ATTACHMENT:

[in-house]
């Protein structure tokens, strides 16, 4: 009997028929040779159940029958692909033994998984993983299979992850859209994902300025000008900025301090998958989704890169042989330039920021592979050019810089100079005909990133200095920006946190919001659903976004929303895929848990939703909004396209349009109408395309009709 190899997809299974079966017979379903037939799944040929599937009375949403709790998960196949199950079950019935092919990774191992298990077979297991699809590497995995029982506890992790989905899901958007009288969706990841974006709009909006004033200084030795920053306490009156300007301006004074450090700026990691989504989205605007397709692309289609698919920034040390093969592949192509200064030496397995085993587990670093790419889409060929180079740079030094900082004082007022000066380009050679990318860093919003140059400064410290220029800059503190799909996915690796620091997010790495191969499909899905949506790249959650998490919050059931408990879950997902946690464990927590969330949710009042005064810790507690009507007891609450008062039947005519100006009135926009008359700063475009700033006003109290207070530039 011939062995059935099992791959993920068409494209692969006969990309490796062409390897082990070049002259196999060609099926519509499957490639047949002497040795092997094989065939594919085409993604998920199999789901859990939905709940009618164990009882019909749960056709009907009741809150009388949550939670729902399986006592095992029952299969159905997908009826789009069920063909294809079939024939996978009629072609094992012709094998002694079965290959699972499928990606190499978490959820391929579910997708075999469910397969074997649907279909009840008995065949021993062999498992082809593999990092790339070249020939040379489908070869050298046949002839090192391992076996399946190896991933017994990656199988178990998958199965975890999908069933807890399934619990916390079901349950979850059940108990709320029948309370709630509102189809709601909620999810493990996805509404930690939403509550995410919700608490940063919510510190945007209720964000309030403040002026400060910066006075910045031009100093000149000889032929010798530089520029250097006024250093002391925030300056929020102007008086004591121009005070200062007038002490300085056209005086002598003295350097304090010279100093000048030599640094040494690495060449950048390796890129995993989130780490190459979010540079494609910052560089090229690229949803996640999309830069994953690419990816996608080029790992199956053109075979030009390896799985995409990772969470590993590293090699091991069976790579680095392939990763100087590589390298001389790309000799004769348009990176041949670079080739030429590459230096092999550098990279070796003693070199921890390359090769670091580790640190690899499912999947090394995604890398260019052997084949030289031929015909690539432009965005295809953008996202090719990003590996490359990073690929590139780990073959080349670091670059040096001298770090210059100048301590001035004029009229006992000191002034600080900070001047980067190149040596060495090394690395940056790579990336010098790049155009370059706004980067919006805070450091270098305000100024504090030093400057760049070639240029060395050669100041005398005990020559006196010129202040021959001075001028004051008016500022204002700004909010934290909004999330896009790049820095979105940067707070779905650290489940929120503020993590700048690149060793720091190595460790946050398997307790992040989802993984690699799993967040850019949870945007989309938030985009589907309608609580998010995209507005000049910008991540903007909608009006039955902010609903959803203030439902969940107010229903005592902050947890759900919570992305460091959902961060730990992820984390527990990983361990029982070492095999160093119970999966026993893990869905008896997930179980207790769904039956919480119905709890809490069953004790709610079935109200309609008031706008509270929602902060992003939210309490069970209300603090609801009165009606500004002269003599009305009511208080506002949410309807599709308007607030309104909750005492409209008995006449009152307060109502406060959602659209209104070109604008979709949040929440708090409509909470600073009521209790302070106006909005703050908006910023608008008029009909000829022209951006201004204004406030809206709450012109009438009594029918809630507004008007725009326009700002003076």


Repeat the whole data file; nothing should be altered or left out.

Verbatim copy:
[in-house]
């Protein structure tokens, strides 16, 4: 009997028929040779159940029958692909033994998984993983299979992850859209994902300025000008900025301090998958989704890169042989330039920021592979050019810089100079005909990133200095920006946190919001659903976004929303895929848990939703909004396209349009109408395309009709 190899997809299974079966017979379903037939799944040929599937009375949403709790998960196949199950079950019935092919990774191992298990077979297991699809590497995995029982506890992790989905899901958007009288969706990841974006709009909006004033200084030795920053306490009156300007301006004074450090700026990691989504989205605007397709692309289609698919920034040390093969592949192509200064030496397995085993587990670093790419889409060929180079740079030094900082004082007022000066380009050679990318860093919003140059400064410290220029800059503190799909996915690796620091997010790495191969499909899905949506790249959650998490919050059931408990879950997902946690464990927590969330949710009042005064810790507690009507007891609450008062039947005519100006009135926009008359700063475009700033006003109290207070530039 011939062995059935099992791959993920068409494209692969006969990309490796062409390897082990070049002259196999060609099926519509499957490639047949002497040795092997094989065939594919085409993604998920199999789901859990939905709940009618164990009882019909749960056709009907009741809150009388949550939670729902399986006592095992029952299969159905997908009826789009069920063909294809079939024939996978009629072609094992012709094998002694079965290959699972499928990606190499978490959820391929579910997708075999469910397969074997649907279909009840008995065949021993062999498992082809593999990092790339070249020939040379489908070869050298046949002839090192391992076996399946190896991933017994990656199988178990998958199965975890999908069933807890399934619990916390079901349950979850059940108990709320029948309370709630509102189809709601909620999810493990996805509404930690939403509550995410919700608490940063919510510190945007209720964000309030403040002026400060910066006075910045031009100093000149000889032929010798530089520029250097006024250093002391925030300056929020102007008086004591121009005070200062007038002490300085056209005086002598003295350097304090010279100093000048030599640094040494690495060449950048390796890129995993989130780490190459979010540079494609910052560089090229690229949803996640999309830069994953690419990816996608080029790992199956053109075979030009390896799985995409990772969470590993590293090699091991069976790579680095392939990763100087590589390298001389790309000799004769348009990176041949670079080739030429590459230096092999550098990279070796003693070199921890390359090769670091580790640190690899499912999947090394995604890398260019052997084949030289031929015909690539432009965005295809953008996202090719990003590996490359990073690929590139780990073959080349670091670059040096001298770090210059100048301590001035004029009229006992000191002034600080900070001047980067190149040596060495090394690395940056790579990336010098790049155009370059706004980067919006805070450091270098305000100024504090030093400057760049070639240029060395050669100041005398005990020559006196010129202040021959001075001028004051008016500022204002700004909010934290909004999330896009790049820095979105940067707070779905650290489940929120503020993590700048690149060793720091190595460790946050398997307790992040989802993984690699799993967040850019949870945007989309938030985009589907309608609580998010995209507005000049910008991540903007909608009006039955902010609903959803203030439902969940107010229903005592902050947890759900919570992305460091959902961060730990992820984390527990990983361990029982070492095999160093119970999966026993893990869905008896997930179980207790769904039956919480119905709890809490069953004790709610079935109200309609008031706008509270929602902060992003939210309490069970209300603090609801009165009606500004002269003599009305009511208080506002949410309807599709308007607030309104909750005492409209008995006449009152307060109502406060959602659209209104070109604008979709949040929440708090409509909470600073009521209790302070106006909005703050908006910023608008008029009909000829022209951006201004204004406030809206709450012109009438009594029918809630507004008007725009326009700002003076």